In mid-January, the second annual Harney Coyote Classic encouraged what can only be called a "coyote slaughter." The event, held near Burns, is yet another example of some sportsman's desires gone haywire. Over the past 100 years, stories of coyotes being the worst nemesis of ranchers and farmers have been so blown out of proportion that the moment shooters need a bigger target than ground squirrels, they pick the coyote, all in the name of livestock protection and sport.
Sure, coyotes will kill and eat livestock (as will wolves and feral dogs); that's been going on ever since the wool-growers and cattlemen decided public lands were better for grazing than their own fenced in back 40, and the presence of predators alarmed the ranchers, so they turned to the government to help them out.
That, old friends, was when the real trouble started. The wolf was easy to eliminate; the trappers just concentrated on killing pups and moms in dens and trapping family units — bingo! The wolf was gone. That worked so good the government set out to get rid of the coyote the same way, but it backfired. Instead of killing them off, the trappers just created larger populations of coyotes which only became job security for them.
But it did far more than that. In the '30s and '40s, Aldo Leopold, a quiet forester from Wisconsin who worked for the Forest Service in New Mexico, tried to tell the government and ranchers they were doing it all wrong, both from the methods of killing coyotes (and wolves), plus the long-term ecological damages that would result. But the ranchers and sportsmen had the bit-in-their-teeth; the wolf and coyote had to go.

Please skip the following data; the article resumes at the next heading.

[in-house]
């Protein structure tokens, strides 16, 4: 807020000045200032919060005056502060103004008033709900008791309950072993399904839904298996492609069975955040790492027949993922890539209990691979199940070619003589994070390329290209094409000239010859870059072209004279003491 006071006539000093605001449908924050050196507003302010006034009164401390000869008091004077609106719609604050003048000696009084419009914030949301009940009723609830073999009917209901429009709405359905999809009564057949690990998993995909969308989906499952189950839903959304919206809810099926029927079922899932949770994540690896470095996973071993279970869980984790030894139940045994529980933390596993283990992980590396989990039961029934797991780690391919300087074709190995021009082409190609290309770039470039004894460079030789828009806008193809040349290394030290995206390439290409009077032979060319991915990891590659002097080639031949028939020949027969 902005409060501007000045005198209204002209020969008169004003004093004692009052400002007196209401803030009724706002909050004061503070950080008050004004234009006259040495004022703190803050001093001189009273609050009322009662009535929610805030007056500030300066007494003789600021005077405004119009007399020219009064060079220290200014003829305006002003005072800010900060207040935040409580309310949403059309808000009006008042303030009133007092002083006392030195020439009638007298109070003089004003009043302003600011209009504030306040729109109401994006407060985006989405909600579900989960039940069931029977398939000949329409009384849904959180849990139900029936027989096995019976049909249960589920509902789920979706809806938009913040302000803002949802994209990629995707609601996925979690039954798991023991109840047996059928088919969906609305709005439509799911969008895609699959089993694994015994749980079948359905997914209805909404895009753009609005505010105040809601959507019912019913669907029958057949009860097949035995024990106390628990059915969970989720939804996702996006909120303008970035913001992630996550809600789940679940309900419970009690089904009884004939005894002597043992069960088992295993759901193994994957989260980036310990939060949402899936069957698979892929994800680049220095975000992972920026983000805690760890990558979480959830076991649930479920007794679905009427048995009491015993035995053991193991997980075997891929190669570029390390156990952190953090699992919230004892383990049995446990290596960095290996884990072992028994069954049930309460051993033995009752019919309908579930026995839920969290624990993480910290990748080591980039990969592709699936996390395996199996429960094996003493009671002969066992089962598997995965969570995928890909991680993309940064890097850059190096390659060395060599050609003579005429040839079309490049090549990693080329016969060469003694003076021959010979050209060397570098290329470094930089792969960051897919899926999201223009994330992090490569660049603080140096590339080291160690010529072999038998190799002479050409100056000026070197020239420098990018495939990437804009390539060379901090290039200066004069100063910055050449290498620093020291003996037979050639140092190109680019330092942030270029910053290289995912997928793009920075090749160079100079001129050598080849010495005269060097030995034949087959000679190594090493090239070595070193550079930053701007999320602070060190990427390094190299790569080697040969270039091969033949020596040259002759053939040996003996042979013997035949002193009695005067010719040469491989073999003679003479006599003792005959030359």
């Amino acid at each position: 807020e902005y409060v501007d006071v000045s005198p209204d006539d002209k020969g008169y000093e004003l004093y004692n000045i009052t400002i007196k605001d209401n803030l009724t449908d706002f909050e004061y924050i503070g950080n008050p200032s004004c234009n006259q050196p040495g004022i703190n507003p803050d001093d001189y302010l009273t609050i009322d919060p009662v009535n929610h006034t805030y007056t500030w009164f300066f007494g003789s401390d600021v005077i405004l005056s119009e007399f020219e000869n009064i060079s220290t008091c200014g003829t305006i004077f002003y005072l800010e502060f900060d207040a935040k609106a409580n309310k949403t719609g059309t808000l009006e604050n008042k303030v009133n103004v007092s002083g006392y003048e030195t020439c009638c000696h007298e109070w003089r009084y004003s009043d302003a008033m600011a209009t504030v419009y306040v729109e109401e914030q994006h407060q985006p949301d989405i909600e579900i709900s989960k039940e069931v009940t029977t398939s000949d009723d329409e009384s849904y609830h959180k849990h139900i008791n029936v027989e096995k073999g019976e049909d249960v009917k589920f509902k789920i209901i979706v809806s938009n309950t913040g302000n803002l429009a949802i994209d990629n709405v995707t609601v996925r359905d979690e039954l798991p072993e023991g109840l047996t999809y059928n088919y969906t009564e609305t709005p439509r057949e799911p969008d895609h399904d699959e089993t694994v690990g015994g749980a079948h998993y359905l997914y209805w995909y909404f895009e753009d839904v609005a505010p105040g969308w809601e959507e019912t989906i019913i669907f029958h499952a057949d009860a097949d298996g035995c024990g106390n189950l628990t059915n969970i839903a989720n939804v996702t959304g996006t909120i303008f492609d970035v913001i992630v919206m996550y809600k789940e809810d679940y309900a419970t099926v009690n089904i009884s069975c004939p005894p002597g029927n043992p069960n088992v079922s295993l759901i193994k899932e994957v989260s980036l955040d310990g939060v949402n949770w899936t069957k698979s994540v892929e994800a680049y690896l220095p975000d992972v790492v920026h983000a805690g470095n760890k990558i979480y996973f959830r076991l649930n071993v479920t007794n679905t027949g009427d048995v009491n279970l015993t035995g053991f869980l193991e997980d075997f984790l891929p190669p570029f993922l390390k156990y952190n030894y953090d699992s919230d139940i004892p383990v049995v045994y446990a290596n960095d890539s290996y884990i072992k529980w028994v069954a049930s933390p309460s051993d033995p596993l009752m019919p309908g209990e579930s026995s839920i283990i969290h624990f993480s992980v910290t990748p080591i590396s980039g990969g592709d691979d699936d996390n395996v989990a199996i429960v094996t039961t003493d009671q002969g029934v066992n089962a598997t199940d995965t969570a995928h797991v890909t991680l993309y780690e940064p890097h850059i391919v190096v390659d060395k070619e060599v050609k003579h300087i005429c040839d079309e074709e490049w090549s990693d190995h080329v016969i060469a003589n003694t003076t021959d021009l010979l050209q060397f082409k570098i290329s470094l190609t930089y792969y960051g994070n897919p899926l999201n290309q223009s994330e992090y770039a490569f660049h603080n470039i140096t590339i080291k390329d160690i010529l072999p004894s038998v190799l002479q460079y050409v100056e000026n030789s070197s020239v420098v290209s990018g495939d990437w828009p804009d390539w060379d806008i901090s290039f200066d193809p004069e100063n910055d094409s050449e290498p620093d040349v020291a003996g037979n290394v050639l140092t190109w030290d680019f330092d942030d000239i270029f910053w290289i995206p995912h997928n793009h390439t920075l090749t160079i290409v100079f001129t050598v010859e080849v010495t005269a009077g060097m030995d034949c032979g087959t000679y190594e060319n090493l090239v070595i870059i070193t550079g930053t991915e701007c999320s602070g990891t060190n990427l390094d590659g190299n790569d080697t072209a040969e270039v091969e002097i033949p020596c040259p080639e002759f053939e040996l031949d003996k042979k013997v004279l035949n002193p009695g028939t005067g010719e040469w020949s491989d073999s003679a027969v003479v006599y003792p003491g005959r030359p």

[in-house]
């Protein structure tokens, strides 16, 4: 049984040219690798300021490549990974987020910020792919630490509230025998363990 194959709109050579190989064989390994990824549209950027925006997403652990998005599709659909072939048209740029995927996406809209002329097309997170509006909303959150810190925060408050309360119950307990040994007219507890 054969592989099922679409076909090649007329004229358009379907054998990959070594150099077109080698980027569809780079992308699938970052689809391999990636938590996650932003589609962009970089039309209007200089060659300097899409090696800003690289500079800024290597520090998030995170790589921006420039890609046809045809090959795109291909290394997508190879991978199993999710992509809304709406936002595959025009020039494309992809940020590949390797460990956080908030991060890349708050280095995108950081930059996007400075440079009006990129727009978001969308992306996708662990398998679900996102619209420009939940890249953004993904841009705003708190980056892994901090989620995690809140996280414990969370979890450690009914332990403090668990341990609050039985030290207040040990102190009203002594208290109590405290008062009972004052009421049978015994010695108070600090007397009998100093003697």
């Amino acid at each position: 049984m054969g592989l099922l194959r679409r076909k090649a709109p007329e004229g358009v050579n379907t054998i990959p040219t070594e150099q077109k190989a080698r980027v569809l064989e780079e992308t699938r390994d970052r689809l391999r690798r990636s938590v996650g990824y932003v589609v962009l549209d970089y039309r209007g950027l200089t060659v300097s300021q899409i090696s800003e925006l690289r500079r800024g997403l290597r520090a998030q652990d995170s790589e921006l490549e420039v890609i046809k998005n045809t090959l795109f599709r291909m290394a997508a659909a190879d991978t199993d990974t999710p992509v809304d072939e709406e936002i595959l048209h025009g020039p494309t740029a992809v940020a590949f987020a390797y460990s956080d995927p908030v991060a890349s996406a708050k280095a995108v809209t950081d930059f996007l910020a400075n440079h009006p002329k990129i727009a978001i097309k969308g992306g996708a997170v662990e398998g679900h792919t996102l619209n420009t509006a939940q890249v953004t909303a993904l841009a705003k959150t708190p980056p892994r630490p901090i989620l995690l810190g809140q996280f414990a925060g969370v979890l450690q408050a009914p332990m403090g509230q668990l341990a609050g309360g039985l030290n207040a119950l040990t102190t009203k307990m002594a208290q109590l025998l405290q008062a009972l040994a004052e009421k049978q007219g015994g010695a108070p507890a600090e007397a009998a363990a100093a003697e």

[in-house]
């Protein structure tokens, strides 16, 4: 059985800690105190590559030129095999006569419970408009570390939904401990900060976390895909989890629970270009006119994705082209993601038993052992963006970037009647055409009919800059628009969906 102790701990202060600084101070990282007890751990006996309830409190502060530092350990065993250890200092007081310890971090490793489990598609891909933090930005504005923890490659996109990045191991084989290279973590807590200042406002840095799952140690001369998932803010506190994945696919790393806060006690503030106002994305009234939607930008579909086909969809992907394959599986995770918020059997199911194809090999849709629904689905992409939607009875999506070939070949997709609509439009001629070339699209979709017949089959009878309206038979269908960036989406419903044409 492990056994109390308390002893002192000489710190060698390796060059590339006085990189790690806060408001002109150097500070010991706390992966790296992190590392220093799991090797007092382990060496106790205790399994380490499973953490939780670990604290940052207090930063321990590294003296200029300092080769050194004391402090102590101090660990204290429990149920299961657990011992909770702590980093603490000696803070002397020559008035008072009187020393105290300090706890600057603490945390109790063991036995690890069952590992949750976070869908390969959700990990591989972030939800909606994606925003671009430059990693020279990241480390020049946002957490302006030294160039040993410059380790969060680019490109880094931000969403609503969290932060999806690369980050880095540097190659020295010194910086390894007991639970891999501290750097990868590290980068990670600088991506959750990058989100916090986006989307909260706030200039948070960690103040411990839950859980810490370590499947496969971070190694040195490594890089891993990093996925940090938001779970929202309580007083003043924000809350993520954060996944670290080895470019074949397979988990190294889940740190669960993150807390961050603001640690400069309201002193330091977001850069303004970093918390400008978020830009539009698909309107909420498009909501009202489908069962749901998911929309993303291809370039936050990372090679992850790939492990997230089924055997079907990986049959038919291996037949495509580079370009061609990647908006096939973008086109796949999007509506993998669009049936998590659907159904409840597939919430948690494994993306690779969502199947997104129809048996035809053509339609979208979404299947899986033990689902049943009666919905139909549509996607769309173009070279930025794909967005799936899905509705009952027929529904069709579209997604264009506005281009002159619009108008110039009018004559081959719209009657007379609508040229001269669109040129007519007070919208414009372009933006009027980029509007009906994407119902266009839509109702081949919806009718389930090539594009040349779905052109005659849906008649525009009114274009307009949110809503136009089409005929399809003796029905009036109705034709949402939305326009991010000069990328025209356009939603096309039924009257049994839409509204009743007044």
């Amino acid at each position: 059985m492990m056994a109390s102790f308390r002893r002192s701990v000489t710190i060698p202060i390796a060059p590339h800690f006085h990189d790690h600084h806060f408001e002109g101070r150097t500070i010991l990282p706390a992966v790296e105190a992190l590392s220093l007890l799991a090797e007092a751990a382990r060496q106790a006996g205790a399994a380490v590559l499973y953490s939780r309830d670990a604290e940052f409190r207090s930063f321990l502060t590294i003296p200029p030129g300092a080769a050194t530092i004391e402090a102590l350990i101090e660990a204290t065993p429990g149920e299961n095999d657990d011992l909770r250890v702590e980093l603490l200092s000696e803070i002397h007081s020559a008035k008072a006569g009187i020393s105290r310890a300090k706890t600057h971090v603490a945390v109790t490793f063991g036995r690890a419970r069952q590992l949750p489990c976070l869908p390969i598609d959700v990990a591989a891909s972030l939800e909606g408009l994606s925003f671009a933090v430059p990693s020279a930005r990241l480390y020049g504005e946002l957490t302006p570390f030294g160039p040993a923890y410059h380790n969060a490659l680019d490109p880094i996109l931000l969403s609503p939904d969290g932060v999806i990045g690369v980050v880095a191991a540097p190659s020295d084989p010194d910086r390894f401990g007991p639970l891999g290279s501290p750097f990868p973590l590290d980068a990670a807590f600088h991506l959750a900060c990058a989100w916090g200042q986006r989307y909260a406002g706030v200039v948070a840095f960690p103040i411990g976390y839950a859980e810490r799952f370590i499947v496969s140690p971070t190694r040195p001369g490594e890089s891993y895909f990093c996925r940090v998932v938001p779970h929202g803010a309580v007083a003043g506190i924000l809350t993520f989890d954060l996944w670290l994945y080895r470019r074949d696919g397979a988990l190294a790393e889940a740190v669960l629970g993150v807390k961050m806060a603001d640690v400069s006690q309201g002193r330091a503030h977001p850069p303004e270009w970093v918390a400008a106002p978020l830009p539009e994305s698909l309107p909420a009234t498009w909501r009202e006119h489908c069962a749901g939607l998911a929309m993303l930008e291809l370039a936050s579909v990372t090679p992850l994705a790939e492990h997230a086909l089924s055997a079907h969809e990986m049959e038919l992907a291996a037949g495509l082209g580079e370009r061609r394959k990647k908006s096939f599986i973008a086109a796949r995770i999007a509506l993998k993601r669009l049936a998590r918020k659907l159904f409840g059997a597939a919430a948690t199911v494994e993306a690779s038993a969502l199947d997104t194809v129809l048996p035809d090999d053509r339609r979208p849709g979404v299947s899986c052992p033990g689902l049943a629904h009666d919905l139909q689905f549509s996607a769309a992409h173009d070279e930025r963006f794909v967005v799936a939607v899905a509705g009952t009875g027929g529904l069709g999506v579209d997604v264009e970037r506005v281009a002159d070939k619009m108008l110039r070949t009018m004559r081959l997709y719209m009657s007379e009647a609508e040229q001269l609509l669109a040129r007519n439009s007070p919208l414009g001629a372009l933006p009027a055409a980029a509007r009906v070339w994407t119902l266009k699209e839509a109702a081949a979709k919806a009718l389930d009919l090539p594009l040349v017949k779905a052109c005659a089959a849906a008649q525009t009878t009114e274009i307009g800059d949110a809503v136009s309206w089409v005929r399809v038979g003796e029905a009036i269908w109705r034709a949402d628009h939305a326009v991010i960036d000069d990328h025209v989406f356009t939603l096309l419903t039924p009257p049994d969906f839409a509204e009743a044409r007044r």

The sport shooters who participated in the coyote-killing contest last week over in Burns did nothing but satisfy their urge to use their expensive weapons and ammunition to kill something.
I take no issue with killing a specific coyote who is doing specific damage to a rancher's livestock—it is an unfortunate consequence of human/wildlife interactions. But it was engrained in me early in my "hunting" life that, "What you shoot, you eat."
Sure, I've heard the old sayings about how vicious coyotes can be, but I can say the same thing about my neighbor's dog that got into my chicken yard and—and in a frenzy killed all my hens. It just seems to me a human being can do better than surrender to the primitive state of having to kill something—just for the pleasure of it.
In 2003, the New Mexico Department of Fish and Game discontinued coyote removal activities, except where individual animals were causing damages because evidence indicated deer populations had not significantly improved in those areas where coyote control was taking place.
"The Department spent a total of $292,000 on contracts with trappers, who removed 1.334 coyotes—that's about $219 per coyote," said Luis Rios, Division of Wildlife chief. In 1938, Missouri sent the government trappers packing and taught ranchers and farmers how to remove the individual coyote causing a specific problem. The next year showed an 82 percent drop in livestock fatalities to coyotes.
Also, coyotes are a different breed of canine than wolves. They just don't think alike; they evolved over different paths and different times. Sure, they both enjoy being territorial, the wolf more so than the coyote, but when you poke a sharp stick into coyote culture they fight back. I caught onto this back in 1968.